When I returned to my room that night, I tuned into NPR and listened to the reports. I was glued to the radio, yearning for more information about how and why this happened. Whenever I wasn’t at the office, I listened to the radio as more details slowly unfolded.
I returned to Staten Island for the weekend three days after the attacks. The police shut down Penn Station, so I took Amtrak to Newark, New Jersey, and my husband picked me up. On the way home, we could see the dark smoke billowing through the skyline across the Hudson River. We could also see the smoke from our apartment, which was 5.2 miles by ferry from Manhattan. When the wind shifted in our direction, we could even smell the smoke. The burning rubber smell reminded us of a giant electrical fire. When the winds were intense, the smell would be so strong in our apartment that we had to drive to the southern end of the island for relief.
The night I returned home, my husband told me that he was in Battery Park when the towers collapsed. He described the scene. “There was so much smoke and debris, it was like being outside at night with no lights on.”
The next day, we learned the ferry was in operation again, so we went to Manhattan. When we arrived, most of Lower Manhattan was off-limits. We could walk only in designated areas, walkways set up by the police that reminded me of a maze. Dust and ash were everywhere. Water trucks roamed the streets constantly, spraying the streets to subdue the dust clouds. The air reeked of burning rubber.
We walked to the site of the towers, now called Ground Zero. From the walkways two blocks away, we could see piles of mangled steel and crumbled concrete covered in dust and ash through the narrow skyscraper tunnels. Some of the piles were up to six stories high. Dozens of onlookers stood around us, with the police watching us. We all reacted differently, but shared the shock of standing in front of this horrible scene. Some, like us, couldn’t say anything. Others snapped pictures, while others muttered, “Oh, my God,” or “I can’t believe this.”
I didn’t bring my camera, which is unusual for me. I couldn’t. I felt that taking pictures would be disrespectful for the thousands of people who were still buried under the massive rubble.
The police didn’t pressure us to leave. They allowed us to stay as long as we wanted, to look and grieve. The police seemed to be in as much shock as we were.
We stood there for an hour, staring at the scene in silence. Then we returned to the ferry terminal. About a block away, we saw a fire truck parked behind a barricade. A firefighter sat on the step on the passenger side, slumped with his elbows on his knees and his head hidden in his hands. Pictures children colored with thank-you messages were taped to the passenger side of the truck, covering almost every inch of available space. I wanted to say something to the firefighter but couldn’t find any words to express how I felt. I could have said, “thank you,” but the words wouldn’t come.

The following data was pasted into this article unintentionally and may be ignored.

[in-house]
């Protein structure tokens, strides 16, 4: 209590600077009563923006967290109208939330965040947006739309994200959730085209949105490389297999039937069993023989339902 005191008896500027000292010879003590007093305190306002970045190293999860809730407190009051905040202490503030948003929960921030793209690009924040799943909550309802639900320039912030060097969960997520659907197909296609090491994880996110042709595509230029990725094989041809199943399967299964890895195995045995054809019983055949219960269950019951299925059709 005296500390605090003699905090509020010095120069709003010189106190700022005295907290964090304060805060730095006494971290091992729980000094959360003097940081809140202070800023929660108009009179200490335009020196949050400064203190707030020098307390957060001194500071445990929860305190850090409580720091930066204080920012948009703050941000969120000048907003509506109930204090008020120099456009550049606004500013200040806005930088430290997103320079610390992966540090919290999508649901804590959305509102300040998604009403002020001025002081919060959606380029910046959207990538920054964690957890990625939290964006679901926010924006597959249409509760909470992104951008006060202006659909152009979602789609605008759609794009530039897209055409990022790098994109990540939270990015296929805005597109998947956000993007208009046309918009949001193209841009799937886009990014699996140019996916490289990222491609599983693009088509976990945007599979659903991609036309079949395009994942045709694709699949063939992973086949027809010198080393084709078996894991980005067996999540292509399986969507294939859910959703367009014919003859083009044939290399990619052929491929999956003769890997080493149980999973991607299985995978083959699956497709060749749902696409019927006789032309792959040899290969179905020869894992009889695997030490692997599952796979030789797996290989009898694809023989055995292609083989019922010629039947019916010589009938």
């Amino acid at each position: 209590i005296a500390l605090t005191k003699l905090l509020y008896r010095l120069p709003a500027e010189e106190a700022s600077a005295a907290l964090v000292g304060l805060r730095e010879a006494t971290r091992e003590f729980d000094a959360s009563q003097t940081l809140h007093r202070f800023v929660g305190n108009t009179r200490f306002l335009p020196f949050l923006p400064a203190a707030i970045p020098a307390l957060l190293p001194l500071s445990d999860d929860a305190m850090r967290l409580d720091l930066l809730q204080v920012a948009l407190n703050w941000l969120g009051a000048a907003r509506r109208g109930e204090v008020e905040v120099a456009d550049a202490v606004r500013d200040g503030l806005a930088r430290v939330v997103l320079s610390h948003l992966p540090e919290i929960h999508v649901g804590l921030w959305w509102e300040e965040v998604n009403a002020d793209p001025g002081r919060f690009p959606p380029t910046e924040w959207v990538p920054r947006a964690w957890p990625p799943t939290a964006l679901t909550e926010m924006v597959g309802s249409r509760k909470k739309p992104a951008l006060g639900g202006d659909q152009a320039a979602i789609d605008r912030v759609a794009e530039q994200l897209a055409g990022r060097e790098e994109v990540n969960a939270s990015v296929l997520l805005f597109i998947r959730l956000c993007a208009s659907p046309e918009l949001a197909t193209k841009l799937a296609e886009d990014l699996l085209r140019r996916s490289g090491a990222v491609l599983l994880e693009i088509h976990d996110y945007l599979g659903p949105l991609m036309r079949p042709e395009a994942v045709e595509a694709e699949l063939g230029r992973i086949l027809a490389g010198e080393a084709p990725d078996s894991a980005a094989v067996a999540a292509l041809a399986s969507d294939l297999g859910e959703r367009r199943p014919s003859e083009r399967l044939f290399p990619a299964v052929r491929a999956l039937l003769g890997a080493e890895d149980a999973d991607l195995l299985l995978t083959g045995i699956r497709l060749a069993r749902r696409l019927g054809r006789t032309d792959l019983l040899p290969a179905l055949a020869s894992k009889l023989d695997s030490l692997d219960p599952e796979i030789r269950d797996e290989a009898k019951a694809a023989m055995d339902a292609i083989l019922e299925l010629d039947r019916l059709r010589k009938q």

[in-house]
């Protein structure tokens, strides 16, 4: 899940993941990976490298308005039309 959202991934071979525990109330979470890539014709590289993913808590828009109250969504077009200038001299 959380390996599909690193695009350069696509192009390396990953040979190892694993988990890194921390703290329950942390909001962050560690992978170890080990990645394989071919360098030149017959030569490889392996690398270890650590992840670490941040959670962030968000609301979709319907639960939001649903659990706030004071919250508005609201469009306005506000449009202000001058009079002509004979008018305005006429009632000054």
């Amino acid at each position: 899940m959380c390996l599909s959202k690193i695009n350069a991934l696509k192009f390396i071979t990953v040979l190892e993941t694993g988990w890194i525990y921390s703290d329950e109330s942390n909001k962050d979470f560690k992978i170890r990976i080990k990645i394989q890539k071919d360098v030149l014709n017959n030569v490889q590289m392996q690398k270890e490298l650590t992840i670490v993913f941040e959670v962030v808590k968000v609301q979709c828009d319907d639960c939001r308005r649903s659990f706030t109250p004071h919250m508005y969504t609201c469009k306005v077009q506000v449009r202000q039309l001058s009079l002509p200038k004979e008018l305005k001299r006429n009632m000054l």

We continued walking to the ferry terminal in silence. Our silence continued during the ferry ride to Staten Island and the taxi ride from the ferry terminal to our apartment. And we didn’t talk much the rest of the day. When we did, we said nothing about the towers. It wasn’t necessary, because we could see and smell the smoke.
The effects continued for months after that, and we saw a lot from our apartment. The fires continued to burn. The smoke finally faded but the fires burned deep underground. Even then, we could smell the burning rubber sometimes when the wind shifted in our direction. Barges carried rubble non-stop from Ground Zero to the Staten Island landfill, the staging area where workers carefully sifted through the debris to find clues, bones, and body parts. Orange police rafts escorted the barges to the landfill and back to Ground Zero.
A barge carries debris from Ground Zero to the Staten Island landfill on September 15, 2001. (photo by Cheryl Landes)
At the Catholic church across the street, the funerals for the victims seemed like an assembly line. As soon as one funeral ended, another one began. We lost count of how many funerals were held each day. This routine continued for weeks. It was a new normal, so we didn’t notice when the activity slowed. Maybe we were still in shock.
We didn’t talk about our feelings surrounding 9/11. My husband gave me news updates during our weekday phone conversations or during my trips home on the weekends.
Two years later, my husband moved to Massachusetts and continued studying there. One night, I overheard him practicing a speech for a class the next day. He began the story of his morning in Manhattan on 9/11—describing the weather and the peacefulness before the planes struck the Twin Towers. He stopped rehearsing after that, so I didn’t hear the rest of his speech.
When he returned from class the next day, I asked about his speech. “It went well,” he said, “but everyone was down after I finished.”
We never talked about 9/11 again. But we remember.
Postcards September 11th Memorial honors fallen Staten Island residents
Staten Island also remembers the 275 residents who died in the attacks with the Postcards September 11th Memorial on the Esplanade in the St. George neighborhood. The memorial, which overlooks the harbor, resembles two postcards and has a granite plaque for each resident with the name, birthdate, and employer. The memorial is located next door to the Staten Island Ferry Terminal at St. George and across the street from the Richmond County Bank Ballpark. If you drive to Staten Island, pay parking is available at the ferry terminal and the ballpark.
The Postcards September 11th Memorial on Staten Island’s Esplanade with a view of Lower Manhattan in the fog (photo by Cheryl Landes)